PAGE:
Europe has a system of European routes that are numbered E1 and up. The cross national borders. They are the responsibility of the United Nations Economic Commission for Europe (UNECE). They are somewhat similar to the interstate highway system of the United States.

Table of contents
1 Numbering System
2 Class A Roads
3 Class B Roads
4 References

Numbering System

The route numbering system, defined by UNECE, is as follows.
  1. Reference roads and intermediate roads, called class-A roads, have two-digit numbers. Branch, link and connecting roads, called class-B roads, have three-digit numbers.
  2. North-south reference roads have two-digit odd numbers terminating in the figure 5 and increasing from west to east. East-west orientated reference roads have two-digit even numbers terminating in the figure 0 and increasing from north to south. Intermediate roads have two-digit odd (north-south) and two-digit even (west-east) numbers between the numbers of the reference roads between which they are located. Class-B roads have three-digit numbers, the first digit being that of the nearest reference road to the north, the second digit being that of the nearest reference road to the west; and the third digit being a serial number.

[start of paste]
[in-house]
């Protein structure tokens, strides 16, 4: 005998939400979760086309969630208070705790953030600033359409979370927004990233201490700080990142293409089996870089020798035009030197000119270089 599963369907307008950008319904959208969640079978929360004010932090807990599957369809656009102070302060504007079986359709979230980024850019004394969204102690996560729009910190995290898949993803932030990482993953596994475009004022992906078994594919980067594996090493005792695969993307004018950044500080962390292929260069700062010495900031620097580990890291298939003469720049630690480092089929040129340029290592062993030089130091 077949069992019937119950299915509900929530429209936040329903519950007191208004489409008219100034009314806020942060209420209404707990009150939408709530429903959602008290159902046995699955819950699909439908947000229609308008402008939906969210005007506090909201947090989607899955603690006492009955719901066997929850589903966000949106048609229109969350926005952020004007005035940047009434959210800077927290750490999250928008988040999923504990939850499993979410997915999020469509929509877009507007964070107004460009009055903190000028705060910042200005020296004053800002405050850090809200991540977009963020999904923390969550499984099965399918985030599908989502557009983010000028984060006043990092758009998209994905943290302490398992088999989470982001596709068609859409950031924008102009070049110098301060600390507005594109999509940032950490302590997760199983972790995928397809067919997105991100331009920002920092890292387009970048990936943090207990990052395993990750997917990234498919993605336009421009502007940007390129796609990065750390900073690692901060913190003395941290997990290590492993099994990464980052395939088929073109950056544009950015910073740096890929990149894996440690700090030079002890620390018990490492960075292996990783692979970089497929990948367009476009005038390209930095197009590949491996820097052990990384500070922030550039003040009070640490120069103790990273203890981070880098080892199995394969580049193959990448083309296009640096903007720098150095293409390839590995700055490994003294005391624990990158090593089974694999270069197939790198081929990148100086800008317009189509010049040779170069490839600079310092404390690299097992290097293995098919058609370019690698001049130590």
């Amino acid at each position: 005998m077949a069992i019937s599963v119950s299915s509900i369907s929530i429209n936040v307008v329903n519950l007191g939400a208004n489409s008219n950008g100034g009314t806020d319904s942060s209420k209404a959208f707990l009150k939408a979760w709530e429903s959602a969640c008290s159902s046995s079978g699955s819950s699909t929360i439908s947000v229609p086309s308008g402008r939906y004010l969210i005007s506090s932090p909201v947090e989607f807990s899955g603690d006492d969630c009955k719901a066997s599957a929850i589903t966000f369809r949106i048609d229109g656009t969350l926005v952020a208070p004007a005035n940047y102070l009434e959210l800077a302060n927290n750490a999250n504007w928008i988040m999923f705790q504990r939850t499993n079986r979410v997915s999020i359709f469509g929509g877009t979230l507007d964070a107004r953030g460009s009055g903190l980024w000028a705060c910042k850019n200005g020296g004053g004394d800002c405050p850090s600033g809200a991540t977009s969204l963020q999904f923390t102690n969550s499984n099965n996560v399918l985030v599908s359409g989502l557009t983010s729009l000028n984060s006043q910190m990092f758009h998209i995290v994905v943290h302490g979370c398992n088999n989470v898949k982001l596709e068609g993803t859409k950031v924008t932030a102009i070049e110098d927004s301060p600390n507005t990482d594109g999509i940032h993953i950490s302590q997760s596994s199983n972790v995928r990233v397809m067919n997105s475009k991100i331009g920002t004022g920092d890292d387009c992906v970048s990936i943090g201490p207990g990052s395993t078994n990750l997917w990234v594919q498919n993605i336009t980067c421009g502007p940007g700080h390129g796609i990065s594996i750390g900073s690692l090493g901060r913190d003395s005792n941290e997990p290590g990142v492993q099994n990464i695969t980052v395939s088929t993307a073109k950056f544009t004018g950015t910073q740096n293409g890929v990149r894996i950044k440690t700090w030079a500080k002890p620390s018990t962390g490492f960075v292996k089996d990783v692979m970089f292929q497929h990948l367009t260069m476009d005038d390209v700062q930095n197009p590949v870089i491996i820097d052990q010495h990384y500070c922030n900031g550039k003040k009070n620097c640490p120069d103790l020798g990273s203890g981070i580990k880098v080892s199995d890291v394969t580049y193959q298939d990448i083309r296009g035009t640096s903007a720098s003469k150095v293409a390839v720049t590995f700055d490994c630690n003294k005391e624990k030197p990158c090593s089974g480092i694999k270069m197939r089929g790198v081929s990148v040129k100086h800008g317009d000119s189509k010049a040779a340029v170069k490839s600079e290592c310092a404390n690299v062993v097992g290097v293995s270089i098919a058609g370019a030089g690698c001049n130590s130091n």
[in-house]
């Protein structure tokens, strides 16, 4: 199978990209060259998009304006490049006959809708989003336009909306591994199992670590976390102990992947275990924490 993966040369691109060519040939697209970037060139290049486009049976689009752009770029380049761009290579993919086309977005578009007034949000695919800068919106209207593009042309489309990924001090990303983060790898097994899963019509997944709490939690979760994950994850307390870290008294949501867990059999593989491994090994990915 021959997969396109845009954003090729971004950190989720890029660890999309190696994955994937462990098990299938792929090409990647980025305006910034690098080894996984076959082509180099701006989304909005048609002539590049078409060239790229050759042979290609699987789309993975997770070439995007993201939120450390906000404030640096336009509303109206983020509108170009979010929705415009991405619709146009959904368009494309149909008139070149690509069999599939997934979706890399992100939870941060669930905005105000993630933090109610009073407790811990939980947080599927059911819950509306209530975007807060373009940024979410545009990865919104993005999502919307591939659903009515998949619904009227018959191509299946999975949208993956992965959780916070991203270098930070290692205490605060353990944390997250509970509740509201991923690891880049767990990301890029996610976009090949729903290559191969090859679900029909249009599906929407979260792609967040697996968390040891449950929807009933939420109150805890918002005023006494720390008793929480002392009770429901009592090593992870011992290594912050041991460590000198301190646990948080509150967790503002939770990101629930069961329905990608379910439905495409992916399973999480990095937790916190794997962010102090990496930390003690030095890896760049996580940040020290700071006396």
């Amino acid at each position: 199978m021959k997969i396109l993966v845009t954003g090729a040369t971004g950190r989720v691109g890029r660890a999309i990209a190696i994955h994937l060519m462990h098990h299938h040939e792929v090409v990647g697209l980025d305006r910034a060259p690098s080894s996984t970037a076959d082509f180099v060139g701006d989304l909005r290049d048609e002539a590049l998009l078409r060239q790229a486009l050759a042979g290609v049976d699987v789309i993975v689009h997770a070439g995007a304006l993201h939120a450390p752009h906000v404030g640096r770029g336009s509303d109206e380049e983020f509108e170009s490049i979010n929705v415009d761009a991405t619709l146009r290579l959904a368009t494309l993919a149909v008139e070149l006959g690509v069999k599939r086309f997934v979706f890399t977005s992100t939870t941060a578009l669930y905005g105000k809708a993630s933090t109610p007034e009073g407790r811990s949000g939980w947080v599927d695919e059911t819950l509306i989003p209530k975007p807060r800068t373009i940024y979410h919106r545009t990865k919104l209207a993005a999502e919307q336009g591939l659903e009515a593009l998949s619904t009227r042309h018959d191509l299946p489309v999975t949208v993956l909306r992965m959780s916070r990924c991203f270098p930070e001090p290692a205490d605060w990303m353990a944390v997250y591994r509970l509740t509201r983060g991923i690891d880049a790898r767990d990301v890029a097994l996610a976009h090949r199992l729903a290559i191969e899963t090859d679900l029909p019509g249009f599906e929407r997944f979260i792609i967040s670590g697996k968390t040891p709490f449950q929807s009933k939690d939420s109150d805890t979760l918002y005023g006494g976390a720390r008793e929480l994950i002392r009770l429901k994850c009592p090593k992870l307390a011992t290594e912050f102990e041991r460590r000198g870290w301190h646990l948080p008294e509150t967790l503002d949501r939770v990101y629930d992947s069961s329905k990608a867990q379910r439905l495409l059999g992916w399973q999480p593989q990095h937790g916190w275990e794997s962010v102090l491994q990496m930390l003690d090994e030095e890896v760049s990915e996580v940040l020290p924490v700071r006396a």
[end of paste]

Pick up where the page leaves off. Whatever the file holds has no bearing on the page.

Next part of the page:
3. North-south class-A roads located eastward from road E99 have three-digit odd numbers from 101 to 129. Other rules mentioned in paragraph 2 above apply to these roads.
  4. Branch, link and connecting roads located eastwards of E101 have 3-digit numbers, beginning with 0, from 001 to 099.

Class A Roads

North-South Reference

West-East Reference

North-South Intermediate

West-East Intermediate

Class B Roads

See also Road transport.